Giles Slade, who received his Ph.D. in cultural history from the University of Southern California, believes that human relationships are in decline and that our over-reliance on technology is to blame. In The Big Disconnect: The True Story of Technology and Loneliness, Slade revisits old territory to bolster his argument that Americans are caught in a destructive loop. Our interactions with machines dull the pangs of loneliness, but also cause us to retreat further from messy relationships with other people, which in turn leaves us feeling more lonely, and so on. He asserts that if you read his book you will "understand the real cost of numbing the pangs of human loneliness with human- mechanical friendships."
Although this is a compelling promise, it is not one that is delivered in this book. Despite the interesting, far-reaching premise, the body of his work reads as a series of interconnected vignettes, and fails to cohere into an adequate sense of historical narrative. For example, over the course of 30 pages, he traces the development of the boom box and Walkman in the late 1970s in urban areas, jumps back to the Neolithic creation of songs as a form of "distance grooming," and then forges ahead to a study of popular music on the frontier in the 1830s and harmonica use in New Orleans during the Civil War. Slade's book is easily accessible to a general audience. It contains no technical jargon, and reads as though it were written by the Huffington Post blogger Slade became after he retired from teaching at university.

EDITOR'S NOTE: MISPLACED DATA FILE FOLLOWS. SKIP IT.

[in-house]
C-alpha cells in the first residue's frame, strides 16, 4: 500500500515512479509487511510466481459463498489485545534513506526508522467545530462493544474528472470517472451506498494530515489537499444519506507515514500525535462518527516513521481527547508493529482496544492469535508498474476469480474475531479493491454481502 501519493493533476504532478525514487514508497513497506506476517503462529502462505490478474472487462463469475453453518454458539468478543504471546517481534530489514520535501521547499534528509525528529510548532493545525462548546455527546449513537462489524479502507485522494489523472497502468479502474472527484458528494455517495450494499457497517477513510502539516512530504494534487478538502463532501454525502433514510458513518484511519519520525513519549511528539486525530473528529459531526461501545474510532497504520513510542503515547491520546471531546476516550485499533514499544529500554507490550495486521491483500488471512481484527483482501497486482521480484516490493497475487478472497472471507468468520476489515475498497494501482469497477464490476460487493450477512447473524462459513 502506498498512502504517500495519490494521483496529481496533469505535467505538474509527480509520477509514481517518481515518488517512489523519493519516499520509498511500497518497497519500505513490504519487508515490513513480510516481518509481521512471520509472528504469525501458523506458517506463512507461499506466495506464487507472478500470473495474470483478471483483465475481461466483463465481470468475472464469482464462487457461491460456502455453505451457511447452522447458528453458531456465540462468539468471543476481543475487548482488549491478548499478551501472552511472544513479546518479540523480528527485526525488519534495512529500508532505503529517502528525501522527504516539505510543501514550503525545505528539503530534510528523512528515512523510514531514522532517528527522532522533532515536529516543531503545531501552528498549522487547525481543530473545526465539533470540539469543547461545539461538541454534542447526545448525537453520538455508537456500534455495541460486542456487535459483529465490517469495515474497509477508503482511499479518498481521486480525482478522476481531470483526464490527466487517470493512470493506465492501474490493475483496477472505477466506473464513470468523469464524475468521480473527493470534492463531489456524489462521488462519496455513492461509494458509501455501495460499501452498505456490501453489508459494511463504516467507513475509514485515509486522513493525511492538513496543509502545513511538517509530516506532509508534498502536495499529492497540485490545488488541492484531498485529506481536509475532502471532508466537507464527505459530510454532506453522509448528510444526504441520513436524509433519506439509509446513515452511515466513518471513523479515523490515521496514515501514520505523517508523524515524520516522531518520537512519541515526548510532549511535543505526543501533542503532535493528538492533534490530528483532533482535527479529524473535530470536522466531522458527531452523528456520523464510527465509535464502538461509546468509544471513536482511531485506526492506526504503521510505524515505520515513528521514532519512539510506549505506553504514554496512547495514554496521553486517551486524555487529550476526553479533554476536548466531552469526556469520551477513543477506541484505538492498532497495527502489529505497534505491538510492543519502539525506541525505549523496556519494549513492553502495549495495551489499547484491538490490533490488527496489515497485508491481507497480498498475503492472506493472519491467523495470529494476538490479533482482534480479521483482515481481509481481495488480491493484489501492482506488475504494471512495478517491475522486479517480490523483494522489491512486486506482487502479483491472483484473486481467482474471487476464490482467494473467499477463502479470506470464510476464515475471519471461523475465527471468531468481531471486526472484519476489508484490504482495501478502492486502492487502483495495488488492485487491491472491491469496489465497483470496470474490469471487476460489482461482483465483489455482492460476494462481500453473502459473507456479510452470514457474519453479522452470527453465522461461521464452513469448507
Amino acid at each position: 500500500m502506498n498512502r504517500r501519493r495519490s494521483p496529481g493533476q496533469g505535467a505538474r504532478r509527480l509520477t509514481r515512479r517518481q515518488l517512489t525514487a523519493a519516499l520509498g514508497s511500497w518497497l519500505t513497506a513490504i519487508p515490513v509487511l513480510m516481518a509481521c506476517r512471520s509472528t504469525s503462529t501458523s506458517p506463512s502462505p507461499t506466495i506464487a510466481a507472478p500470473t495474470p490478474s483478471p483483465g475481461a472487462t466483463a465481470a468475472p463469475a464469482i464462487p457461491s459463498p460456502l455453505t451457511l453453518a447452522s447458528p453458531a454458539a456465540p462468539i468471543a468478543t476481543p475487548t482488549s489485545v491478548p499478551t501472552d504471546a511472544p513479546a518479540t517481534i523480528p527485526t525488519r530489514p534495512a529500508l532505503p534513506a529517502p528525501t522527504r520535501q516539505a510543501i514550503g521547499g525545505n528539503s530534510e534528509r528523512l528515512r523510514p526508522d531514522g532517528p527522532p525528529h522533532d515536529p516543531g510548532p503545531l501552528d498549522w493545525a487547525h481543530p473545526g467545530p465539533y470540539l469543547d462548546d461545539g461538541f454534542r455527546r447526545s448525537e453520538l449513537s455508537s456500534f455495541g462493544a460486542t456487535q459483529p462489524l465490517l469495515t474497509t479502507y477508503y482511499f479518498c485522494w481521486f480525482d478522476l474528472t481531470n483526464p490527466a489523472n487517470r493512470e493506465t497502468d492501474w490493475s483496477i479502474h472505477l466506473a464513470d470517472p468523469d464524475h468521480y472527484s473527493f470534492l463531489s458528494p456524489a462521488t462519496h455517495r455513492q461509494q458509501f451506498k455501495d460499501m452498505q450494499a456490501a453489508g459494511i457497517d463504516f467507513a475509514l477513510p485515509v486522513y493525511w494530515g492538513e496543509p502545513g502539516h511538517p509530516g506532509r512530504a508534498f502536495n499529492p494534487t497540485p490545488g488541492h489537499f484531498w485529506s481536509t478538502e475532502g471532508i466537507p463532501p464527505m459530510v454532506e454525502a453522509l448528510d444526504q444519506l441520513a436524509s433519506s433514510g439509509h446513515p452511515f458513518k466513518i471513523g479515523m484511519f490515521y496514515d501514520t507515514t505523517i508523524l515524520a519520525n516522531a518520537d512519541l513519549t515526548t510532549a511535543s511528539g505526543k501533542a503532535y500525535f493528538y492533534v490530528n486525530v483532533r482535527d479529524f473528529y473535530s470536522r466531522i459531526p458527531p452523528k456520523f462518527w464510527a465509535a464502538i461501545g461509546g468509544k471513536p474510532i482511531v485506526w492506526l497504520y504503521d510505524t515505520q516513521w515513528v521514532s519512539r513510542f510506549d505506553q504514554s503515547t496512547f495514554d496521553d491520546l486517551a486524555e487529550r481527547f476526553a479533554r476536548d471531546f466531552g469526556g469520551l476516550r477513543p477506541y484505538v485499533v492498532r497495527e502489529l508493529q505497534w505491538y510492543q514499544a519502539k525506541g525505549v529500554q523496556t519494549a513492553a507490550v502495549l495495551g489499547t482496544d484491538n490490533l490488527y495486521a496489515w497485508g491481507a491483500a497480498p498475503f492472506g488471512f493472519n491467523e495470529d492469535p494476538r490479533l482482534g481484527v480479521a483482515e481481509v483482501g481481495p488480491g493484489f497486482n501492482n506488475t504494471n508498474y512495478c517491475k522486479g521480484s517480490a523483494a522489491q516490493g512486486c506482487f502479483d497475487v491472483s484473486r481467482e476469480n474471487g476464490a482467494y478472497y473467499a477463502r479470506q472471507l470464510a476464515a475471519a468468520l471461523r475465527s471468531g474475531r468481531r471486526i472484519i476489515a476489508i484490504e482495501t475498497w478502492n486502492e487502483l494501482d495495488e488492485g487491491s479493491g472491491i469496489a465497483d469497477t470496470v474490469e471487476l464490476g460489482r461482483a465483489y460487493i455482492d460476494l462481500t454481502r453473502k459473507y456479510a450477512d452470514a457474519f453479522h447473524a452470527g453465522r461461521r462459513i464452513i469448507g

The Big Disconnect promises to be of most interest to readers interested in mental health in the introduction and conclusion. Again, Slade makes a compelling hypothesis, but without sufficient substantiating data. It may indeed be true that Americans have come to "rel[y] on distractions and diversions to deflect the emptiness of an untrusting world." However, as his quotes from Henry David Thoreau, writing in the 1850s makes clear, alienation and fear due to technology has been inundating American's psyches for well over the past 150 years. Greater information concerning the specific nature of this alienation in the present time would have saved Slade's book from becoming a vaguely impressionistic plea for a return to an earlier time when people had a more direct, less mediated relationship with nature. I want to be clear here. I do not necessarily disagree with Slade's hypotheses. Most people in most times have felt that the world is changing rapidly, and that this change is dangerous. But his book would have benefitted greatly from more data to back up his claims that indeed this time period is changing too quickly.
© 2013 Kyra Grosman
Kyra Grosman received a bachelor's degree in history from Brown University and a doctorate in clinical psychology from the Wright Institute. She works as a psychologist in private practice in New York City. She can be reached at firstname.lastname@example.org